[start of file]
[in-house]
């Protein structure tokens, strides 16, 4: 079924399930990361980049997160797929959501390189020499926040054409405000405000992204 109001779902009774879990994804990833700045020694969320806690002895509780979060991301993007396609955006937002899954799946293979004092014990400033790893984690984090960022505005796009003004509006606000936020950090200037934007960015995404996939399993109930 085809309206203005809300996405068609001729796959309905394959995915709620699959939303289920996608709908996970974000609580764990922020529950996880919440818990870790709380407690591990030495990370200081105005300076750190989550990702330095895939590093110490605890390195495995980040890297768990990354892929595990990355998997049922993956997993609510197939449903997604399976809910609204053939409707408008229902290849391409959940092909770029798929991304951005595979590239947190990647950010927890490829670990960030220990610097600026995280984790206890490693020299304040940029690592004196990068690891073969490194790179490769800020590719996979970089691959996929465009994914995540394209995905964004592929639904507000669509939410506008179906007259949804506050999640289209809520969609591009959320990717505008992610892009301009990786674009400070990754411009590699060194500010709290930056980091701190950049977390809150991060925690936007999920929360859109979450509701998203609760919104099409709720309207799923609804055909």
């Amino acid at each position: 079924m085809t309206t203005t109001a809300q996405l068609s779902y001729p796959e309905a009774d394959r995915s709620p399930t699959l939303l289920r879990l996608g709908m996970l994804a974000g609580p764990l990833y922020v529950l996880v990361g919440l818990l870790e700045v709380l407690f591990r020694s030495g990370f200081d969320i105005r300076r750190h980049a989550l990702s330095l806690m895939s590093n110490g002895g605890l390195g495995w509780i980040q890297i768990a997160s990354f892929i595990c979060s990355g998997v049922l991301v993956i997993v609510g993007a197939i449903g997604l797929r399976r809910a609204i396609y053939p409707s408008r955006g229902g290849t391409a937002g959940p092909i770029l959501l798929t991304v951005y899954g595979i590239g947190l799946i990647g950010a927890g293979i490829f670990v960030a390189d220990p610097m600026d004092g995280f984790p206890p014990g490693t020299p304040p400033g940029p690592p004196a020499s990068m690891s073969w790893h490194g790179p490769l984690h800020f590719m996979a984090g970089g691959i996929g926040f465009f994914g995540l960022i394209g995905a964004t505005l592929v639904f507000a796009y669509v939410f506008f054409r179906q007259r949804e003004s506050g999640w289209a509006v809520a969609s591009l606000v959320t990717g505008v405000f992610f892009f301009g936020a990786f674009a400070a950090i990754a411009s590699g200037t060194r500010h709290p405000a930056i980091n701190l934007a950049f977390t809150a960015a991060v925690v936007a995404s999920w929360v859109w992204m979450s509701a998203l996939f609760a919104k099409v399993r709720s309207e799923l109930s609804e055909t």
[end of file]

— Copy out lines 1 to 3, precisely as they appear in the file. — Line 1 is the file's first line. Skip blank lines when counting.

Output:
[in-house]
């Protein structure tokens, strides 16, 4: 079924399930990361980049997160797929959501390189020499926040054409405000405000992204 109001779902009774879990994804990833700045020694969320806690002895509780979060991301993007396609955006937002899954799946293979004092014990400033790893984690984090960022505005796009003004509006606000936020950090200037934007960015995404996939399993109930 085809309206203005809300996405068609001729796959309905394959995915709620699959939303289920996608709908996970974000609580764990922020529950996880919440818990870790709380407690591990030495990370200081105005300076750190989550990702330095895939590093110490605890390195495995980040890297768990990354892929595990990355998997049922993956997993609510197939449903997604399976809910609204053939409707408008229902290849391409959940092909770029798929991304951005595979590239947190990647950010927890490829670990960030220990610097600026995280984790206890490693020299304040940029690592004196990068690891073969490194790179490769800020590719996979970089691959996929465009994914995540394209995905964004592929639904507000669509939410506008179906007259949804506050999640289209809520969609591009959320990717505008992610892009301009990786674009400070990754411009590699060194500010709290930056980091701190950049977390809150991060925690936007999920929360859109979450509701998203609760919104099409709720309207799923609804055909």
């Amino acid at each position: 079924m085809t309206t203005t109001a809300q996405l068609s779902y001729p796959e309905a009774d394959r995915s709620p399930t699959l939303l289920r879990l996608g709908m996970l994804a974000g609580p764990l990833y922020v529950l996880v990361g919440l818990l870790e700045v709380l407690f591990r020694s030495g990370f200081d969320i105005r300076r750190h980049a989550l990702s330095l806690m895939s590093n110490g002895g605890l390195g495995w509780i980040q890297i768990a997160s990354f892929i595990c979060s990355g998997v049922l991301v993956i997993v609510g993007a197939i449903g997604l797929r399976r809910a609204i396609y053939p409707s408008r955006g229902g290849t391409a937002g959940p092909i770029l959501l798929t991304v951005y899954g595979i590239g947190l799946i990647g950010a927890g293979i490829f670990v960030a390189d220990p610097m600026d004092g995280f984790p206890p014990g490693t020299p304040p400033g940029p690592p004196a020499s990068m690891s073969w790893h490194g790179p490769l984690h800020f590719m996979a984090g970089g691959i996929g926040f465009f994914g995540l960022i394209g995905a964004t505005l592929v639904f507000a796009y669509v939410f506008f054409r179906q007259r949804e003004s506050g999640w289209a509006v809520a969609s591009l606000v959320t990717g505008v405000f992610f892009f301009g936020a990786f674009a400070a950090i990754a411009s590699g200037t060194r500010h709290p405000a930056i980091n701190l934007a950049f977390t809150a960015a991060v925690v936007a995404s999920w929360v859109w992204m979450s509701a998203l996939f609760a919104k099409v399993r709720s309207e799923l109930s609804e055909t």